December 2002
Volume 43, Issue 13
ARVO Annual Meeting Abstract  |   December 2002
A Novel Technique for Measuring Binocular Single Field of Vision
Author Affiliations & Notes
  • MJ Levitt
    Ophthalmology Boston University Medical Center Boston MA
  • A Jain
    Ophthalmology Boston University Medical Center Boston MA
  • Footnotes
    Commercial Relationships   M.J. Levitt, None; A. Jain, None.
Investigative Ophthalmology & Visual Science December 2002, Vol.43, 1476. doi:
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      MJ Levitt, A Jain; A Novel Technique for Measuring Binocular Single Field of Vision . Invest. Ophthalmol. Vis. Sci. 2002;43(13):1476.

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      © ARVO (1962-2015); The Authors (2016-present)

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Abstract: : Purpose: To create a test for the evaluation of binocular single field of vision in patients with limitation of extraocular motility that is quick and simple, yet accurate and easily reproducible. Background: Patients with limitation of extraocular motility, for example due to muscle entrapment resulting from orbital fractures, often experience diplopia. An accurate measurement of the angle of globe movement at which diplopia ensues is essential for baseline evaluation and at serial visits to assess progression. Resolution or progression of symptoms, if accurately assessed, can help guide therapy. The "gold standard" test is Goldman perimetry. However, this test requires a trained operator and considerable time and therefore is not commonly used. Instead, subjective physician assessment of the angle at which diplopia occurs is often substituted. This can result in large inter-trial and inter-operator variances. A reliable test that is easy to perform but correlates more accurately with Goldmann perimetry would be of considerable clinical utility. Methods: Our test requires the patient to sit with their globe at a preset height and distance from a tangent screen that is calibrated in centimeters. The patient is then asked to follow a test object until diplopia ensues. The angle of globe movement at which diplopia begins is then calculated from a simple trigonometric relationship (ArcTan function). Each of our five test subjects underwent three tests: the subjective physician assessment, Goldmann perimetry, and our test utilizing the tangent screen. Results: To examine the degree of association between both the tangent screen test and the subjective physician assessment with the Goldmann perimetry, we performed Pearson correlation analysis as well as intraclass correlation coefficients (ICC). We found that the tangent screen test correlated well with Goldmann perimetry (ICC=0.98, r=0.99, p<.0001) and was both more highly associated with and more in agreement with Goldmann perimetry than was the subjective physician assessment (ICC=0.70, r=0.77, p=0.07). Conclusions: This method of measuring binocular single field of vision utilizing a tangent screen is practical for the assessment of diplopia. It is quicker to perform than Goldmann perimetry, however, approaches its accuracy and reliability. In addition, the test correlates closer with the "gold standard" than does the more commonly used subjective physician assessment. This test can also be used for diplopia secondary to limitation of movement due to other causes. Its applicability involves initial patient assessment and the monitoring of progress before and after specific therapeutic interventions.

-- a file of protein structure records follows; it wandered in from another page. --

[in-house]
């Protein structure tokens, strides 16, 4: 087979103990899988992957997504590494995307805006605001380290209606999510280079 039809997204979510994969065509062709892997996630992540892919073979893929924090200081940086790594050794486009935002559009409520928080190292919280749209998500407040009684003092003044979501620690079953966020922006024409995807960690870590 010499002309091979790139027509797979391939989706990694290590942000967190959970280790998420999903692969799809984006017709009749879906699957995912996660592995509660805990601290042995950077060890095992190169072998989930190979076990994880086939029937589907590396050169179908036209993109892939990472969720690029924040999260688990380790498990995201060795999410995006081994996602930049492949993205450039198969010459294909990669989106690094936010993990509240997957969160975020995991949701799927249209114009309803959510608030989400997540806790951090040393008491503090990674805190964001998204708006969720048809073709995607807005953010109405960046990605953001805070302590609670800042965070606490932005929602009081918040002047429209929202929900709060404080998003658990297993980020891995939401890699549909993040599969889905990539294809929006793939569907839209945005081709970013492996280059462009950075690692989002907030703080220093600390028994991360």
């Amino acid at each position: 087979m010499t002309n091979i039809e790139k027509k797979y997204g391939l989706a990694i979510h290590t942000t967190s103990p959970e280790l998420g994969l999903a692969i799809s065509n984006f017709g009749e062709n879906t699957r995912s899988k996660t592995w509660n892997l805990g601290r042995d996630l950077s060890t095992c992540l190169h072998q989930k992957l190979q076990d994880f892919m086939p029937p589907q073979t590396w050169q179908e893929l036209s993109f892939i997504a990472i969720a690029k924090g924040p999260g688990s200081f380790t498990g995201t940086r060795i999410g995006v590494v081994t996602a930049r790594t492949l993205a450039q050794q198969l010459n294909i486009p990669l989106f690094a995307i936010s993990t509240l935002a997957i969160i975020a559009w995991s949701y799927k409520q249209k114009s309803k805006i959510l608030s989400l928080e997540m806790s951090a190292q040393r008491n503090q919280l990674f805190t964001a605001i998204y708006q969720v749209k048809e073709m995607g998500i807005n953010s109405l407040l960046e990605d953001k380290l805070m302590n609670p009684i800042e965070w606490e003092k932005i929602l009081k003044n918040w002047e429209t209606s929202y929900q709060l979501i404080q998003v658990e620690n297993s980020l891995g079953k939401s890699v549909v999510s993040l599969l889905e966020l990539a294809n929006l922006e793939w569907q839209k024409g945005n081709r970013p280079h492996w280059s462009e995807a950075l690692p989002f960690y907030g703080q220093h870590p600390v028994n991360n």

Keywords: 329 binocular vision/stereopsis • 408 eye movements: recording techniques • 608 trauma 

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